But offensive tackle is where Stephenson's future is at. For a player that has had virtually no high-level coaching and is playing on pure God-given talent alone, Stephenson has remarkable feet and mobility. He loves to pull and get up to the next level.
"I play blindside tackle," he said. "The tackle has to be quick on his feet. I think he's basically the most important person on the field. If you don't do your job, the quarterback gets killed.
"We tried to throw the ball, stretch the field horizontally and then try to throw it deep some, but by the end of the season we went back to running. I liked getting after it. I got to knock some heads. We ran it right up behind me almost all of the time."
Stephenson also uses his intelligence on the field.
"I'm really big into the Xs and Os," he said. "It's the whole science of it. I enjoy learning plays and knowing the offense. It's a team sport, and everybody has to do their job for the play to work. That's why I like offense. On defense everybody can screw up but one player, but on offense you have to do everything right. You have to always be thinking and people rely on you."
While he does have all this ability, Stephenson is still virtually a blank canvas for college coaches to work with. While other high schools across the country have elaborate weight rooms and some even have strength and conditioning coaches, Stephenson said he has to almost break into the weight room to get an opportunity to lift weights.
"I have to sneak in there sometimes," he said. "We're really not supposed to be in there, but I have to get some sort of work out in."
Because it's been virtually impossible to get tape on him, Stephenson's name is just now starting to make waves with college coaches.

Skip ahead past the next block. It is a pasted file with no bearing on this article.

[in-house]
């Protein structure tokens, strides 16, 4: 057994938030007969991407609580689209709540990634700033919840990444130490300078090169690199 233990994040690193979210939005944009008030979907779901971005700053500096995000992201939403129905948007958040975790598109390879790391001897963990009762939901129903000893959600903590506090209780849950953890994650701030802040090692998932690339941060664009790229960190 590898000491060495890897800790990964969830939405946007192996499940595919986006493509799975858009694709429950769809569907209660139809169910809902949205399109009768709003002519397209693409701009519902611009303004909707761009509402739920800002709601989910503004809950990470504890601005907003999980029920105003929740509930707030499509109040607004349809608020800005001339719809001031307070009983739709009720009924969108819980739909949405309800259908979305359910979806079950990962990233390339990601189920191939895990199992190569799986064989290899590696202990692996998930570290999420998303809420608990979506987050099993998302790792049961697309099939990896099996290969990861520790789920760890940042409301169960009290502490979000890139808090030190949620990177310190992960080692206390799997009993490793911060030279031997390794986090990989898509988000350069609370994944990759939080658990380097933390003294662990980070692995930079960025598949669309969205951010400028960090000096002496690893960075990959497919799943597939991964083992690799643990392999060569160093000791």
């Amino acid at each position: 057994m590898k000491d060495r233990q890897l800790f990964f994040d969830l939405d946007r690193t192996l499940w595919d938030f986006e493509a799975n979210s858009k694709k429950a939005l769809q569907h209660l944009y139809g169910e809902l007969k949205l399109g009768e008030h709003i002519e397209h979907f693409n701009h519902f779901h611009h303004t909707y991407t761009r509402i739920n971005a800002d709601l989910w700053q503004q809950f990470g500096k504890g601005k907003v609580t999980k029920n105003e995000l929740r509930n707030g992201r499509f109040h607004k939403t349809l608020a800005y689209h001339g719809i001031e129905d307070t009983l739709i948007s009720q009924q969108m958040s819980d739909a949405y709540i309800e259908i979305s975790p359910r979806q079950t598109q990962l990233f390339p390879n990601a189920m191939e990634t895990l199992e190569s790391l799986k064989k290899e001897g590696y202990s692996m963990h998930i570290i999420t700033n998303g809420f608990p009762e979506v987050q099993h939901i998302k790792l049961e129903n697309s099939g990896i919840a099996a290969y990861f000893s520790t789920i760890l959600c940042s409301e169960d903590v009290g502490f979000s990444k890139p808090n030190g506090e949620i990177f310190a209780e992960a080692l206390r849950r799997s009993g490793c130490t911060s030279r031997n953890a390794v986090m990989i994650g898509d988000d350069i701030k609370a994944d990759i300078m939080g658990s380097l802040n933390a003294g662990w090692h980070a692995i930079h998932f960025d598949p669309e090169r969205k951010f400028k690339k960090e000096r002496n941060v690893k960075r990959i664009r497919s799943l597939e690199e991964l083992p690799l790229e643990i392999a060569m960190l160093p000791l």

"I went to Missouri's junior day a while back, and it was pretty good," he said. "I talked to Andy Hill, the line coach and the head coach. They've been trying to get tape on me, and I had to get a tape from my freshman year since we don't have a coach.
"Then I went to Wisconsin this weekend for the junior day up there. My brother-in-law drove me up there. The stadium really impressed me. It was pretty big. I got to talk to Dave Doeren. He said that they were really close to offering me, and they're going to review the tape I gave them (Sunday) morning."
Kansas and offensive line coach John Reagan is the other program showing him the most interest. Stephenson said the Jayhawks were probably the first team to show him legitimate interest. But he does plan on hitting as many summer camps as he can, so people can learn more about his game.
"A lot of the schools don't know about me," he said. "If it wasn't for my old coach helping get my name out there to a few coaches, I don't know if anybody would know about me. We don't have anybody here now trying to help me, so I'm still a little under the radar."
That is until now.
Stephenson is the type of underdog that you want to root for good things. He's worked hard and overcome a lot to get to where he's at now, and eventually he hopes he can help change the perception and prove there is talent and good kids in the Kansas City School District.
"They don't come down here now," he said. "If you want to be recruited it's really hard. Nobody takes the time to come down here. You have to go to them, and when people start to see how good I am, I'm hoping they want to come down here and see that there is talent in our schools."
And just maybe Kansas City can become famous for being the home of Donald Stephenson and other talented Division I football prospects.